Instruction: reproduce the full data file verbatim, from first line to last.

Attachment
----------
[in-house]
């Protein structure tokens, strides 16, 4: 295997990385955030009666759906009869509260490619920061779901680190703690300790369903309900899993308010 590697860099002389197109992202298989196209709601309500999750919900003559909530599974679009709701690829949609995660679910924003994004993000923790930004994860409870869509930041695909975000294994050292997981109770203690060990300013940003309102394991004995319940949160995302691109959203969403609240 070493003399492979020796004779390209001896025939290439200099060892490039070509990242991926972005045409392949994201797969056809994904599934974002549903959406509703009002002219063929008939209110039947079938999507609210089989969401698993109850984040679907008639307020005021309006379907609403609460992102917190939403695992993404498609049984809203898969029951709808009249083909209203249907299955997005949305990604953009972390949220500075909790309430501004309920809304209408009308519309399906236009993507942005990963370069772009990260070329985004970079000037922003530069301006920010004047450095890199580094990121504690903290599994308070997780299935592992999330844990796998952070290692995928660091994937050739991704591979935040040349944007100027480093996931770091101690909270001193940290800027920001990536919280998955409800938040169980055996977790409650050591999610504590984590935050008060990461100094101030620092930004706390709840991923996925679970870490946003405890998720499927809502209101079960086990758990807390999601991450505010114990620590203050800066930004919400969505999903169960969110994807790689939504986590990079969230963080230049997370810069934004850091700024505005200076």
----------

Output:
[in-house]
């Protein structure tokens, strides 16, 4: 295997990385955030009666759906009869509260490619920061779901680190703690300790369903309900899993308010 590697860099002389197109992202298989196209709601309500999750919900003559909530599974679009709701690829949609995660679910924003994004993000923790930004994860409870869509930041695909975000294994050292997981109770203690060990300013940003309102394991004995319940949160995302691109959203969403609240 070493003399492979020796004779390209001896025939290439200099060892490039070509990242991926972005045409392949994201797969056809994904599934974002549903959406509703009002002219063929008939209110039947079938999507609210089989969401698993109850984040679907008639307020005021309006379907609403609460992102917190939403695992993404498609049984809203898969029951709808009249083909209203249907299955997005949305990604953009972390949220500075909790309430501004309920809304209408009308519309399906236009993507942005990963370069772009990260070329985004970079000037922003530069301006920010004047450095890199580094990121504690903290599994308070997780299935592992999330844990796998952070290692995928660091994937050739991704591979935040040349944007100027480093996931770091101690909270001193940290800027920001990536919280998955409800938040169980055996977790409650050591999610504590984590935050008060990461100094101030620092930004706390709840991923996925679970870490946003405890998720499927809502209101079960086990758990807390999601991450505010114990620590203050800066930004919400969505999903169960969110994807790689939504986590990079969230963080230049997370810069934004850091700024505005200076």